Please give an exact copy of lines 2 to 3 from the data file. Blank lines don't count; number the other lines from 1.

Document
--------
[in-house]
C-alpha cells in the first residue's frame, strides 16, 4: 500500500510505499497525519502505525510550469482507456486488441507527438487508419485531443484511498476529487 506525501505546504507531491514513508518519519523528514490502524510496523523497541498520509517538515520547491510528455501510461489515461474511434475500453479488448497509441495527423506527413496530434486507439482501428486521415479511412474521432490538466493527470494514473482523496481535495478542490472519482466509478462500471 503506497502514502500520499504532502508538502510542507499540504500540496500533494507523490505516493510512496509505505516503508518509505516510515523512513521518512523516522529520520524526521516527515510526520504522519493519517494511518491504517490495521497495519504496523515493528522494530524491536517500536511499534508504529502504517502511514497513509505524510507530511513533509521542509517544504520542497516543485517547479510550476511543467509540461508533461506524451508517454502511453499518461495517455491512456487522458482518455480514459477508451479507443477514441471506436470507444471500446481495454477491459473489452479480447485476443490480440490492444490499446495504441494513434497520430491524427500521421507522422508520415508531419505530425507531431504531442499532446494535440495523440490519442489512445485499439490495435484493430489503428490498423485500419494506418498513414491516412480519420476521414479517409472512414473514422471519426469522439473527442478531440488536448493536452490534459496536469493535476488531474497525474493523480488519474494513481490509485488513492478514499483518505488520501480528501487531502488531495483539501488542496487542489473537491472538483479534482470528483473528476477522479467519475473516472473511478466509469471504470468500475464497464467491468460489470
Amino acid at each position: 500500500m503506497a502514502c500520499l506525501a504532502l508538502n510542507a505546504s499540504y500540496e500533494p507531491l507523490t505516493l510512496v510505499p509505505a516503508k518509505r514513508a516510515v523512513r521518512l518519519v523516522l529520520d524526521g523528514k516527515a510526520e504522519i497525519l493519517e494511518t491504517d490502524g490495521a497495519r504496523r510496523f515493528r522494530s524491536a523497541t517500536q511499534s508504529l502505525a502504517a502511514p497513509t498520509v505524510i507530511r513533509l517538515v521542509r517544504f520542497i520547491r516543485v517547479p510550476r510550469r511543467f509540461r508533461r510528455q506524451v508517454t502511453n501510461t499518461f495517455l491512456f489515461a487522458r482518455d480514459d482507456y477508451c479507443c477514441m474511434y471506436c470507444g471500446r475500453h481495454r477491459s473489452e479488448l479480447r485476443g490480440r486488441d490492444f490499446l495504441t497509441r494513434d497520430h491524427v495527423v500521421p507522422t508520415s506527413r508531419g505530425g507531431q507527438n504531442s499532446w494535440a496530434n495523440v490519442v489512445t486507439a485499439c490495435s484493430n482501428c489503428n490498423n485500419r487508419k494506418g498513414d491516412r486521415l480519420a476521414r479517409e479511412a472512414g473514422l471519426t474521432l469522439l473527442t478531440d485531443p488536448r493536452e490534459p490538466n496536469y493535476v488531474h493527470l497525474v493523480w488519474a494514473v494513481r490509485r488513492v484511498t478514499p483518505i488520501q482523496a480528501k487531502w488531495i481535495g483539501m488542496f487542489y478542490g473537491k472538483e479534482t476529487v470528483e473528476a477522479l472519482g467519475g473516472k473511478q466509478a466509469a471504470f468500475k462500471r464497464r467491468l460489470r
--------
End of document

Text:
C-alpha cells in the first residue's frame, strides 16, 4: 500500500510505499497525519502505525510550469482507456486488441507527438487508419485531443484511498476529487 506525501505546504507531491514513508518519519523528514490502524510496523523497541498520509517538515520547491510528455501510461489515461474511434475500453479488448497509441495527423506527413496530434486507439482501428486521415479511412474521432490538466493527470494514473482523496481535495478542490472519482466509478462500471 503506497502514502500520499504532502508538502510542507499540504500540496500533494507523490505516493510512496509505505516503508518509505516510515523512513521518512523516522529520520524526521516527515510526520504522519493519517494511518491504517490495521497495519504496523515493528522494530524491536517500536511499534508504529502504517502511514497513509505524510507530511513533509521542509517544504520542497516543485517547479510550476511543467509540461508533461506524451508517454502511453499518461495517455491512456487522458482518455480514459477508451479507443477514441471506436470507444471500446481495454477491459473489452479480447485476443490480440490492444490499446495504441494513434497520430491524427500521421507522422508520415508531419505530425507531431504531442499532446494535440495523440490519442489512445485499439490495435484493430489503428490498423485500419494506418498513414491516412480519420476521414479517409472512414473514422471519426469522439473527442478531440488536448493536452490534459496536469493535476488531474497525474493523480488519474494513481490509485488513492478514499483518505488520501480528501487531502488531495483539501488542496487542489473537491472538483479534482470528483473528476477522479467519475473516472473511478466509469471504470468500475464497464467491468460489470
Amino acid at each position: 500500500m503506497a502514502c500520499l506525501a504532502l508538502n510542507a505546504s499540504y500540496e500533494p507531491l507523490t505516493l510512496v510505499p509505505a516503508k518509505r514513508a516510515v523512513r521518512l518519519v523516522l529520520d524526521g523528514k516527515a510526520e504522519i497525519l493519517e494511518t491504517d490502524g490495521a497495519r504496523r510496523f515493528r522494530s524491536a523497541t517500536q511499534s508504529l502505525a502504517a502511514p497513509t498520509v505524510i507530511r513533509l517538515v521542509r517544504f520542497i520547491r516543485v517547479p510550476r510550469r511543467f509540461r508533461r510528455q506524451v508517454t502511453n501510461t499518461f495517455l491512456f489515461a487522458r482518455d480514459d482507456y477508451c479507443c477514441m474511434y471506436c470507444g471500446r475500453h481495454r477491459s473489452e479488448l479480447r485476443g490480440r486488441d490492444f490499446l495504441t497509441r494513434d497520430h491524427v495527423v500521421p507522422t508520415s506527413r508531419g505530425g507531431q507527438n504531442s499532446w494535440a496530434n495523440v490519442v489512445t486507439a485499439c490495435s484493430n482501428c489503428n490498423n485500419r487508419k494506418g498513414d491516412r486521415l480519420a476521414r479517409e479511412a472512414g473514422l471519426t474521432l469522439l473527442t478531440d485531443p488536448r493536452e490534459p490538466n496536469y493535476v488531474h493527470l497525474v493523480w488519474a494514473v494513481r490509485r488513492v484511498t478514499p483518505i488520501q482523496a480528501k487531502w488531495i481535495g483539501m488542496f487542489y478542490g473537491k472538483e479534482t476529487v470528483e473528476a477522479l472519482g467519475g473516472k473511478q466509478a466509469a471504470f468500475k462500471r464497464r467491468l460489470r